While deep learning models become more widespread, their ability to handle unseen data and generalize for any scenario is yet to be challenged. In medical imaging, there is a high heterogeneity of distributions among images based on the equipment that generate them and their parametrization. This heterogeneity triggers a common issue in machine learning called domain shift, which represents the difference between the training data distribution and the distribution of where a model is employed. A high domain shift tends to implicate in a poor performance from models. In this work, we evaluate the extent of domain shift on three of the largest datasets of chest radiographs. We show how training and testing with different datasets (e.g. training in ChestX-ray14 and testing in CheXpert) drastically affects model performance, posing a big question over the reliability of deep learning models.
This large scale study focuses on quantifying what X-rays diagnostic prediction tasks generalize well across multiple different datasets. We present evidence that the issue of generalization is not due to a shift in the images but instead a shift in the labels. We study the cross-domain performance, agreement between models, and model representations. We find interesting discrepancies between performance and agreement where models which both achieve good performance disagree in their predictions as well as models which agree yet achieve poor performance. We also test for concept similarity by regularizing a network to group tasks across multiple datasets together and observe variation across the tasks.
The MIMIC-CXR dataset is (to date) the largest released chest x-ray dataset consisting of 473,064 chest x-rays and 206,574 radiology reports collected from 63,478 patients. We present the results of training and evaluating a collection of deep convolutional neural networks on this dataset to recognize multiple common thorax diseases. To the best of our knowledge, this is the first work that trains CNNs for this task on such a large collection of chest x-ray images, which is over four times the size of the largest previously released chest x-ray corpus (ChestX-Ray14). We describe and evaluate individual CNN models trained on frontal and lateral CXR view types. In addition, we present a novel DualNet architecture that emulates routine clinical practice by simultaneously processing both frontal and lateral CXR images obtained from a radiological exam. Our DualNet architecture shows improved performance in recognizing findings in CXR images when compared to applying separate baseline frontal and lateral classifiers.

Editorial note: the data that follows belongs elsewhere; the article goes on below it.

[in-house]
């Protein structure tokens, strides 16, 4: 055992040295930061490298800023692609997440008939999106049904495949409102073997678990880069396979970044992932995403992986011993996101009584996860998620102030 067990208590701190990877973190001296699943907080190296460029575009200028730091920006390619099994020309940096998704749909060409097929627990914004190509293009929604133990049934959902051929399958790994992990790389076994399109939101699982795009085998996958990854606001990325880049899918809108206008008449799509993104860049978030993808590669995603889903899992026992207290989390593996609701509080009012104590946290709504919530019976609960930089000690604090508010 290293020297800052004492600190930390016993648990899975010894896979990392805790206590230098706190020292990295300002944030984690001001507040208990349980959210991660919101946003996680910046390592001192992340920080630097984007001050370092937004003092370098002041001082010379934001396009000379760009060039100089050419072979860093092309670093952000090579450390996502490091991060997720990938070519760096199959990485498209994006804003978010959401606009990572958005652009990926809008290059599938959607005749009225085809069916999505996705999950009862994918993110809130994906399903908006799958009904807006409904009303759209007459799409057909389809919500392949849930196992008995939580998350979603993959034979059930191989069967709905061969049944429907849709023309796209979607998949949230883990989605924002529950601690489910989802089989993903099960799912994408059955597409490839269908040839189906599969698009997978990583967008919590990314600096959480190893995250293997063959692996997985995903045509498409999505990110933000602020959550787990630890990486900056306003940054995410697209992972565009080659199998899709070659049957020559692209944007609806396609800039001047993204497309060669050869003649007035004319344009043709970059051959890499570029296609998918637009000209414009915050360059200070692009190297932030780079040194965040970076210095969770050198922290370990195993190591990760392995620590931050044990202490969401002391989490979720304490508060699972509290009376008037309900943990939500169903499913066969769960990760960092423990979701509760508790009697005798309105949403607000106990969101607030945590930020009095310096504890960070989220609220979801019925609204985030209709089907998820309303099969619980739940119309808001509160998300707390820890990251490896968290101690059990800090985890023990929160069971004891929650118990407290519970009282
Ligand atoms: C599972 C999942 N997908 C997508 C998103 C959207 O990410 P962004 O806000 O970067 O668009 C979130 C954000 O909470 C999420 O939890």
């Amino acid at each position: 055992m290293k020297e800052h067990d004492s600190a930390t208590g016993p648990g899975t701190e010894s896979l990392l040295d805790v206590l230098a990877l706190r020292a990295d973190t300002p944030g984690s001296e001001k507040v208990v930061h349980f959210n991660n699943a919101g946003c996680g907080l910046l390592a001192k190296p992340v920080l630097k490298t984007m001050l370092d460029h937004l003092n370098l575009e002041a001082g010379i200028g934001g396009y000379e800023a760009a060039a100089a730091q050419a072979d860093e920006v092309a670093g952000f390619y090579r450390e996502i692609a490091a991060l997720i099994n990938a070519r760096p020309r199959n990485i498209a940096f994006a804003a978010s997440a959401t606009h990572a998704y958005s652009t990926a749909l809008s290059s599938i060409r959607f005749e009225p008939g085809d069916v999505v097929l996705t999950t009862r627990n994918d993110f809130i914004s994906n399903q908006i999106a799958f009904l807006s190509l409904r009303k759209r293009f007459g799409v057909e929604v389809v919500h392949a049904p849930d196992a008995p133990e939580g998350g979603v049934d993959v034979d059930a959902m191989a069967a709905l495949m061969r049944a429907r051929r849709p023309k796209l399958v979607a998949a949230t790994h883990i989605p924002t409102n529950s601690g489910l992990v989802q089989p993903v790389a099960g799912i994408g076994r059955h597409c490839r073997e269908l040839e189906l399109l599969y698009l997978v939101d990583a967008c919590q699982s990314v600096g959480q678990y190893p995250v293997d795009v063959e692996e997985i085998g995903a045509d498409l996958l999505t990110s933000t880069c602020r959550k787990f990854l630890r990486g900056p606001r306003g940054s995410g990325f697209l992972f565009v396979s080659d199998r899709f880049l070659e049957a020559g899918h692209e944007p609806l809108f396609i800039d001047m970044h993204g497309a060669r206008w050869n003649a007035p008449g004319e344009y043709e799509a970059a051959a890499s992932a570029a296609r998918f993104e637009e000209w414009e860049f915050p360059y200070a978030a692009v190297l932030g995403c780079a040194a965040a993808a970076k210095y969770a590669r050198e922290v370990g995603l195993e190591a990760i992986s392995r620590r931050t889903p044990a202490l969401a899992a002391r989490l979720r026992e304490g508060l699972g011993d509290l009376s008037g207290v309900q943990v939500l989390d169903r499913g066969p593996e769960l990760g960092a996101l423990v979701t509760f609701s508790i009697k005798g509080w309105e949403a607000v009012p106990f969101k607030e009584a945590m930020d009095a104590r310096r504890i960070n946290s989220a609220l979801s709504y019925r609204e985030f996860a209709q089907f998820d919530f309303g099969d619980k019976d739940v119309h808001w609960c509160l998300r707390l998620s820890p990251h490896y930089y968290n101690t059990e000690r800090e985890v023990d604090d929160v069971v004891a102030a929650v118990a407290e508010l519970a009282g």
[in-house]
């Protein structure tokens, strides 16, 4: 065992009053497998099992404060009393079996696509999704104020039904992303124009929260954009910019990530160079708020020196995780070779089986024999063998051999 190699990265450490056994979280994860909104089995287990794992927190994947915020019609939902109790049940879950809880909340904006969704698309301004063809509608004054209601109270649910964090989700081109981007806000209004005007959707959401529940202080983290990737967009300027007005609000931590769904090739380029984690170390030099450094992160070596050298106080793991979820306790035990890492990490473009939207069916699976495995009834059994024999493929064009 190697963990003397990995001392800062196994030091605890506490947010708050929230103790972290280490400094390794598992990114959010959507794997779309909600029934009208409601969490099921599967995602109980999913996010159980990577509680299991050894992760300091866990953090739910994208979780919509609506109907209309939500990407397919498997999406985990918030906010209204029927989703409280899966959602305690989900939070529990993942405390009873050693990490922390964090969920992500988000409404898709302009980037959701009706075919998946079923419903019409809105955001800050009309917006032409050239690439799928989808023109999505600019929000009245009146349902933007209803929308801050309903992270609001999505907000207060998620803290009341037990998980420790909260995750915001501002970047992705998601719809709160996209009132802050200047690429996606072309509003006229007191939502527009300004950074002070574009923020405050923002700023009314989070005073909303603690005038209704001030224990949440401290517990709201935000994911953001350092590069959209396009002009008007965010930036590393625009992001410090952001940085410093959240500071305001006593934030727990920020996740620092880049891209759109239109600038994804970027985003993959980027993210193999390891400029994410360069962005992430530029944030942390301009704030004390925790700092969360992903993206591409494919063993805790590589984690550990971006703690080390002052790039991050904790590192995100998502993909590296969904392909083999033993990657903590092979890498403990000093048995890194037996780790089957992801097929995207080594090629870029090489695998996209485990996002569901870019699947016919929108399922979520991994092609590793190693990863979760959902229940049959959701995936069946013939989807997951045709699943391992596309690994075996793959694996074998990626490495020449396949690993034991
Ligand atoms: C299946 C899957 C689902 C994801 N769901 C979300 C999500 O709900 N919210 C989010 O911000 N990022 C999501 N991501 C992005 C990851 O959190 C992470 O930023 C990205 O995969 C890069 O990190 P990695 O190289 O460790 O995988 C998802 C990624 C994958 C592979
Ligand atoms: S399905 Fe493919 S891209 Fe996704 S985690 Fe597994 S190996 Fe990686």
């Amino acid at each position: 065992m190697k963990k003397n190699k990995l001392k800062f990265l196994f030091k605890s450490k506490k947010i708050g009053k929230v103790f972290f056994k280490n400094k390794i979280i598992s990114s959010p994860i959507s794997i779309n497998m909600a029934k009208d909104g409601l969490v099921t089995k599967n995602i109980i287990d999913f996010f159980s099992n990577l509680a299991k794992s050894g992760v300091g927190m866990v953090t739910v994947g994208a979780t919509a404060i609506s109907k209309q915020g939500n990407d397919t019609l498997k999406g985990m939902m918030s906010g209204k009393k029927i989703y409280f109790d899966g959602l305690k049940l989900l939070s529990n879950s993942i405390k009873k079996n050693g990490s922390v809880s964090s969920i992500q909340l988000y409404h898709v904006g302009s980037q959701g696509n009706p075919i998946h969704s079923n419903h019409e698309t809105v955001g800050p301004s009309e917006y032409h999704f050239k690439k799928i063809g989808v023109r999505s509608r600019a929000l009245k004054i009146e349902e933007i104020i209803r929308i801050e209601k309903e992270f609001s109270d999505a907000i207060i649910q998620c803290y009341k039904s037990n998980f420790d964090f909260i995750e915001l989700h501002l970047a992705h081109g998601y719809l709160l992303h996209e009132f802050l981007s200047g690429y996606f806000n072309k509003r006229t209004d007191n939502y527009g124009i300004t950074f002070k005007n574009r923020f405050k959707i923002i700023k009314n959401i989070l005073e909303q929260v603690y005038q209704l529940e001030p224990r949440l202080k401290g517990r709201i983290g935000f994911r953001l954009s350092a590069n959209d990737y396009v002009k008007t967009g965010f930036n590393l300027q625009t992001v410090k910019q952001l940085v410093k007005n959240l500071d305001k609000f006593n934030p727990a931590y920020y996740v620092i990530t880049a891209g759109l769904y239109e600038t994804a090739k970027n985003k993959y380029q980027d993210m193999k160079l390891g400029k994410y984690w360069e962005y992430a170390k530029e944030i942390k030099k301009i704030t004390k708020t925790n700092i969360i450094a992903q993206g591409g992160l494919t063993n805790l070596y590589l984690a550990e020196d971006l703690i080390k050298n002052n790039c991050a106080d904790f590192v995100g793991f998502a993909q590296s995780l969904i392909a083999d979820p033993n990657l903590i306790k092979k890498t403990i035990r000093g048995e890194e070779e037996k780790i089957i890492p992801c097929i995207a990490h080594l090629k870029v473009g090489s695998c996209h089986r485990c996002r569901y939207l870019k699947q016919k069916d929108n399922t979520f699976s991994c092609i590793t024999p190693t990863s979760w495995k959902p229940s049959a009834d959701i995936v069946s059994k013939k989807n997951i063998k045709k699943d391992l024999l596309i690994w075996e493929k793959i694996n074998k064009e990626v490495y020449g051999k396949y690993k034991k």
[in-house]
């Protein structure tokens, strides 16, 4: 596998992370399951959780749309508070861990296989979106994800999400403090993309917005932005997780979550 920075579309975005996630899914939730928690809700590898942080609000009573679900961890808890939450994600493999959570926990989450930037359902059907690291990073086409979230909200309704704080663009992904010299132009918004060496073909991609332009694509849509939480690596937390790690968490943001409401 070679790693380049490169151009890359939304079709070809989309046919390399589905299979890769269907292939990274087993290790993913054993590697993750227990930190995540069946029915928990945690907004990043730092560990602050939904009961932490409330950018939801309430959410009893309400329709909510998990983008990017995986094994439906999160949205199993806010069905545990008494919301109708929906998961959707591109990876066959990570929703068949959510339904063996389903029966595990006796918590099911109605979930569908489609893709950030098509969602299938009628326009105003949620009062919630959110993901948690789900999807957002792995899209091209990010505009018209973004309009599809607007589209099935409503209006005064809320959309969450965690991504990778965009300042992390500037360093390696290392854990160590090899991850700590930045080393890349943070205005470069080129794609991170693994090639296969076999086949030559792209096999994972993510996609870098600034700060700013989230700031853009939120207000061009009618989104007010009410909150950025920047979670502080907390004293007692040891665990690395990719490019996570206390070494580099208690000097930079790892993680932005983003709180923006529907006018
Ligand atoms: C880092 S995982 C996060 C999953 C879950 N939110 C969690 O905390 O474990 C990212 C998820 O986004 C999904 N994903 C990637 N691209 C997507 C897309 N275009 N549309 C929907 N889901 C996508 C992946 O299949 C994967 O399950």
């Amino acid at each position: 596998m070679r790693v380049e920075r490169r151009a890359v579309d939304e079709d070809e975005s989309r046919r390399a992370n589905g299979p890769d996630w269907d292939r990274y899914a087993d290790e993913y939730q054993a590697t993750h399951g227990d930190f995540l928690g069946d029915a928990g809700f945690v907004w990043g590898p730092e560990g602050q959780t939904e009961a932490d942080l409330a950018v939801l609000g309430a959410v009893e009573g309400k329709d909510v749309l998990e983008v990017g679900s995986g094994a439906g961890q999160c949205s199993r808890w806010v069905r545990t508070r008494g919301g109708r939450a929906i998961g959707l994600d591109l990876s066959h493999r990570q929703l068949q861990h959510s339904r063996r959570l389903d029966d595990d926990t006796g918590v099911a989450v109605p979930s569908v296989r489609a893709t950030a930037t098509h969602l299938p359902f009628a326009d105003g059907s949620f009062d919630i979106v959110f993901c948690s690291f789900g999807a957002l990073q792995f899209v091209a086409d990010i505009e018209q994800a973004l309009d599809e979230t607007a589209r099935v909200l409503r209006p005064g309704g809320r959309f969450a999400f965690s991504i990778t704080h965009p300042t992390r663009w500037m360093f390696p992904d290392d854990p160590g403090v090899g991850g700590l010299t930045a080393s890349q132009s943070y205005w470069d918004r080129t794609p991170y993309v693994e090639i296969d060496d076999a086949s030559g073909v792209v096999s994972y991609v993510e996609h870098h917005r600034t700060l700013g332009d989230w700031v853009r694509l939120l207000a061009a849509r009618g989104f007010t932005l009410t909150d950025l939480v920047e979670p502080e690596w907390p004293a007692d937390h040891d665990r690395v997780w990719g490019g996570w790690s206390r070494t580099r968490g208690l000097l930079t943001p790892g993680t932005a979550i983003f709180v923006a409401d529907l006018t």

Most deep learning models in chest X-ray prediction utilize the posteroanterior (PA) view due to the lack of other views available. PadChest is a large-scale chest X-ray dataset that has almost 200 labels and multiple views available. In this work, we use PadChest to explore multiple approaches to merging the PA and lateral views for predicting the radiological labels associated with the X-ray image. We find that different methods of merging the model utilize the lateral view differently. We also find that including the lateral view increases performance for 32 labels in the dataset, while being neutral for the others. The increase in overall performance is comparable to the one obtained by using only the PA view with twice the amount of patients in the training set.
We develop an algorithm that can detect pneumonia from chest X-rays at a level exceeding practicing radiologists. Our algorithm, CheXNet, is a 121-layer convolutional neural network trained on ChestX-ray14, currently the largest publicly available chest X-ray dataset, containing over 100,000 frontal-view X-ray images with 14 diseases. Four practicing academic radiologists annotate a test set, on which we compare the performance of CheXNet to that of radiologists. We find that CheXNet exceeds average radiologist performance on the F1 metric. We extend CheXNet to detect all 14 diseases in ChestX-ray14 and achieve state of the art results on all 14 diseases.